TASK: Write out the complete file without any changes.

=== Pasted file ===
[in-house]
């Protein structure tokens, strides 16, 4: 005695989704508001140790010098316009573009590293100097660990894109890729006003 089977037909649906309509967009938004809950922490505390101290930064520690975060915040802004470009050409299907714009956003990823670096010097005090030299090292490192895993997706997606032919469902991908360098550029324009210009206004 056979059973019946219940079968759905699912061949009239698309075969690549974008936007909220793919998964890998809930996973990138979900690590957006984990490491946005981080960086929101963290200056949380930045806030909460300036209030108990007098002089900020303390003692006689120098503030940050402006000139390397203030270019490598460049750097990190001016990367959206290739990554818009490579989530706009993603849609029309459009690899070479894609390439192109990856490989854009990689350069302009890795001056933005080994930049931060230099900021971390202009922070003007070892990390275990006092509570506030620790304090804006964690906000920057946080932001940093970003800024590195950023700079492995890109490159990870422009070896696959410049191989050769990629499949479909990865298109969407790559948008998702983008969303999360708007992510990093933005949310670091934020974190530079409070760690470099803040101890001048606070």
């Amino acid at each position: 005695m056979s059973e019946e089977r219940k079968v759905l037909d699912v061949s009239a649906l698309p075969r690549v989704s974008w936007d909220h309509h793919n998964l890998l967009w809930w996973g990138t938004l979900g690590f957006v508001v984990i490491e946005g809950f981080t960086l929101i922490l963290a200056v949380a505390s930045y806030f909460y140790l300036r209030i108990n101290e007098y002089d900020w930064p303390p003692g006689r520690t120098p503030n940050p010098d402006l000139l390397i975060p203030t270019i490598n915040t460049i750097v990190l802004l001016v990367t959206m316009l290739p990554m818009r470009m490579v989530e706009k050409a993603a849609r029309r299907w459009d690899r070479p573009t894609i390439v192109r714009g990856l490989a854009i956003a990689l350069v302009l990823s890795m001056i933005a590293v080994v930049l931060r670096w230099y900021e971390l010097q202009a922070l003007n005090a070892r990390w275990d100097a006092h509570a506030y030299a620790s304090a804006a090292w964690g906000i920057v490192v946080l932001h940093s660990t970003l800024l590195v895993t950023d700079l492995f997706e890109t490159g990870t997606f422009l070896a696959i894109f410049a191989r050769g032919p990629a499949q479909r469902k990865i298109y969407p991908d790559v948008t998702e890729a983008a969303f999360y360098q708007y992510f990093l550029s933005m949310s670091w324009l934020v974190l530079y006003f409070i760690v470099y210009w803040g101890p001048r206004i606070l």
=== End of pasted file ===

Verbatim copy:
[in-house]
């Protein structure tokens, strides 16, 4: 005695989704508001140790010098316009573009590293100097660990894109890729006003 089977037909649906309509967009938004809950922490505390101290930064520690975060915040802004470009050409299907714009956003990823670096010097005090030299090292490192895993997706997606032919469902991908360098550029324009210009206004 056979059973019946219940079968759905699912061949009239698309075969690549974008936007909220793919998964890998809930996973990138979900690590957006984990490491946005981080960086929101963290200056949380930045806030909460300036209030108990007098002089900020303390003692006689120098503030940050402006000139390397203030270019490598460049750097990190001016990367959206290739990554818009490579989530706009993603849609029309459009690899070479894609390439192109990856490989854009990689350069302009890795001056933005080994930049931060230099900021971390202009922070003007070892990390275990006092509570506030620790304090804006964690906000920057946080932001940093970003800024590195950023700079492995890109490159990870422009070896696959410049191989050769990629499949479909990865298109969407790559948008998702983008969303999360708007992510990093933005949310670091934020974190530079409070760690470099803040101890001048606070």
């Amino acid at each position: 005695m056979s059973e019946e089977r219940k079968v759905l037909d699912v061949s009239a649906l698309p075969r690549v989704s974008w936007d909220h309509h793919n998964l890998l967009w809930w996973g990138t938004l979900g690590f957006v508001v984990i490491e946005g809950f981080t960086l929101i922490l963290a200056v949380a505390s930045y806030f909460y140790l300036r209030i108990n101290e007098y002089d900020w930064p303390p003692g006689r520690t120098p503030n940050p010098d402006l000139l390397i975060p203030t270019i490598n915040t460049i750097v990190l802004l001016v990367t959206m316009l290739p990554m818009r470009m490579v989530e706009k050409a993603a849609r029309r299907w459009d690899r070479p573009t894609i390439v192109r714009g990856l490989a854009i956003a990689l350069v302009l990823s890795m001056i933005a590293v080994v930049l931060r670096w230099y900021e971390l010097q202009a922070l003007n005090a070892r990390w275990d100097a006092h509570a506030y030299a620790s304090a804006a090292w964690g906000i920057v490192v946080l932001h940093s660990t970003l800024l590195v895993t950023d700079l492995f997706e890109t490159g990870t997606f422009l070896a696959i894109f410049a191989r050769g032919p990629a499949q479909r469902k990865i298109y969407p991908d790559v948008t998702e890729a983008a969303f999360y360098q708007y992510f990093l550029s933005m949310s670091w324009l934020v974190l530079y006003f409070i760690v470099y210009w803040g101890p001048r206004i606070l």